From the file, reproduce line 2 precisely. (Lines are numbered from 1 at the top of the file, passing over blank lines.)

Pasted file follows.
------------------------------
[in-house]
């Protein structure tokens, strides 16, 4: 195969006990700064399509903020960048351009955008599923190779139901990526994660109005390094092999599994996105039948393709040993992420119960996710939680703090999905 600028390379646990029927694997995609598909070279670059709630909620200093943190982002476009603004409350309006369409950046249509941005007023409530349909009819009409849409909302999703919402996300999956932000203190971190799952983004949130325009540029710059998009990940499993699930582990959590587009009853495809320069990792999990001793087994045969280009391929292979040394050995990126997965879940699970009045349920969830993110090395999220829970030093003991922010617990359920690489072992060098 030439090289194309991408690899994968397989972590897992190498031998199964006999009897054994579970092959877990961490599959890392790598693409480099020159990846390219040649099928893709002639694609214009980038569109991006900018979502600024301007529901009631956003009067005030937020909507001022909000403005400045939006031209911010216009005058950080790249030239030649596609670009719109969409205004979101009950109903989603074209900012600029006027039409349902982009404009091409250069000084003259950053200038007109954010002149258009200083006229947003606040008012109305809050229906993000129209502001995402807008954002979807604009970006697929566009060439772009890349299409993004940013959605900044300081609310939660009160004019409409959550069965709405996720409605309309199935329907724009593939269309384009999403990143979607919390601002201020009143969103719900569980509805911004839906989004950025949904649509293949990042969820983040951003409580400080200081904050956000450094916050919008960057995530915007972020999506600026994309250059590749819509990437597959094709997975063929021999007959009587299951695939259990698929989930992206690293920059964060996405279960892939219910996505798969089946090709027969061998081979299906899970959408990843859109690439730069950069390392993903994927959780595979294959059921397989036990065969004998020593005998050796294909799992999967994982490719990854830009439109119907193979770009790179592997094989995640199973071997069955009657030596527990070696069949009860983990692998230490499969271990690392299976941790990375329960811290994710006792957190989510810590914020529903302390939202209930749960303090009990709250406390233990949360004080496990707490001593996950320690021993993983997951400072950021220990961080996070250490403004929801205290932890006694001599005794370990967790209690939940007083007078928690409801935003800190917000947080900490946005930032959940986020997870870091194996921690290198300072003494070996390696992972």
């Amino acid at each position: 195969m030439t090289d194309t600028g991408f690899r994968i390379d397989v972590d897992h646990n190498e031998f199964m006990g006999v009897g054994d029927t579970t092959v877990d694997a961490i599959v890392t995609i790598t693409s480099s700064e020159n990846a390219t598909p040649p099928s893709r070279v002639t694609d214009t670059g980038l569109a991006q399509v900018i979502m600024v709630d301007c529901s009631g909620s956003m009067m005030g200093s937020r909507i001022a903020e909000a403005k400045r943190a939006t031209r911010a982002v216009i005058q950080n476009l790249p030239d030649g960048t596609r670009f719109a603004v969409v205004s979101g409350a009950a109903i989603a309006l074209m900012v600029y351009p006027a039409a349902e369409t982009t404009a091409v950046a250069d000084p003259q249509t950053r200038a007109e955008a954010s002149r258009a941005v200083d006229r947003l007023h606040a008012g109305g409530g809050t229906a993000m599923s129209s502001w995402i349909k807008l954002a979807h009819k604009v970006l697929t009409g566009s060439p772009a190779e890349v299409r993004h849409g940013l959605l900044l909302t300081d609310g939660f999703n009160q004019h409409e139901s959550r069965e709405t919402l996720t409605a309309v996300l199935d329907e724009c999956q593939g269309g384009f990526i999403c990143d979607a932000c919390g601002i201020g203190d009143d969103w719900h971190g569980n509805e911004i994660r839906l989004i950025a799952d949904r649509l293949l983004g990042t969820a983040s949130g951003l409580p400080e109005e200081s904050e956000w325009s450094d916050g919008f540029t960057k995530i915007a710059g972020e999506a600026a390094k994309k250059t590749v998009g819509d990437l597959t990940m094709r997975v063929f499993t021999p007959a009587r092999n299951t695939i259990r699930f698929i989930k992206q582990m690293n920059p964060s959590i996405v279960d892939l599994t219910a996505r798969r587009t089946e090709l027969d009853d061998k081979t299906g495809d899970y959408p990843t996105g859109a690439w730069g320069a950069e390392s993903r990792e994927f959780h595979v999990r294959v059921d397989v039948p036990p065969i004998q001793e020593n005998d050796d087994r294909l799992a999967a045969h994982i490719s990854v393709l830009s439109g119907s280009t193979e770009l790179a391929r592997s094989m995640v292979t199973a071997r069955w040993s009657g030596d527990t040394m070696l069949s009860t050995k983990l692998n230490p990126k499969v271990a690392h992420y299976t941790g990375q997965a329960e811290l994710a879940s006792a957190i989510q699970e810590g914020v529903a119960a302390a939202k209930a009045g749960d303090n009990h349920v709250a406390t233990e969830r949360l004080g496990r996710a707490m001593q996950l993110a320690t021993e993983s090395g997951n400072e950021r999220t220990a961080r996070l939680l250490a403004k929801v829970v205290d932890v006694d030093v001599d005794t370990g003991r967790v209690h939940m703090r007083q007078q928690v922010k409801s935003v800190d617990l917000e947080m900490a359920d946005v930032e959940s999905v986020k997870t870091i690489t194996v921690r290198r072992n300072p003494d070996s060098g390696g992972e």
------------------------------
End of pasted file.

């Protein structure tokens, strides 16, 4: 195969006990700064399509903020960048351009955008599923190779139901990526994660109005390094092999599994996105039948393709040993992420119960996710939680703090999905 600028390379646990029927694997995609598909070279670059709630909620200093943190982002476009603004409350309006369409950046249509941005007023409530349909009819009409849409909302999703919402996300999956932000203190971190799952983004949130325009540029710059998009990940499993699930582990959590587009009853495809320069990792999990001793087994045969280009391929292979040394050995990126997965879940699970009045349920969830993110090395999220829970030093003991922010617990359920690489072992060098 030439090289194309991408690899994968397989972590897992190498031998199964006999009897054994579970092959877990961490599959890392790598693409480099020159990846390219040649099928893709002639694609214009980038569109991006900018979502600024301007529901009631956003009067005030937020909507001022909000403005400045939006031209911010216009005058950080790249030239030649596609670009719109969409205004979101009950109903989603074209900012600029006027039409349902982009404009091409250069000084003259950053200038007109954010002149258009200083006229947003606040008012109305809050229906993000129209502001995402807008954002979807604009970006697929566009060439772009890349299409993004940013959605900044300081609310939660009160004019409409959550069965709405996720409605309309199935329907724009593939269309384009999403990143979607919390601002201020009143969103719900569980509805911004839906989004950025949904649509293949990042969820983040951003409580400080200081904050956000450094916050919008960057995530915007972020999506600026994309250059590749819509990437597959094709997975063929021999007959009587299951695939259990698929989930992206690293920059964060996405279960892939219910996505798969089946090709027969061998081979299906899970959408990843859109690439730069950069390392993903994927959780595979294959059921397989036990065969004998020593005998050796294909799992999967994982490719990854830009439109119907193979770009790179592997094989995640199973071997069955009657030596527990070696069949009860983990692998230490499969271990690392299976941790990375329960811290994710006792957190989510810590914020529903302390939202209930749960303090009990709250406390233990949360004080496990707490001593996950320690021993993983997951400072950021220990961080996070250490403004929801205290932890006694001599005794370990967790209690939940007083007078928690409801935003800190917000947080900490946005930032959940986020997870870091194996921690290198300072003494070996390696992972």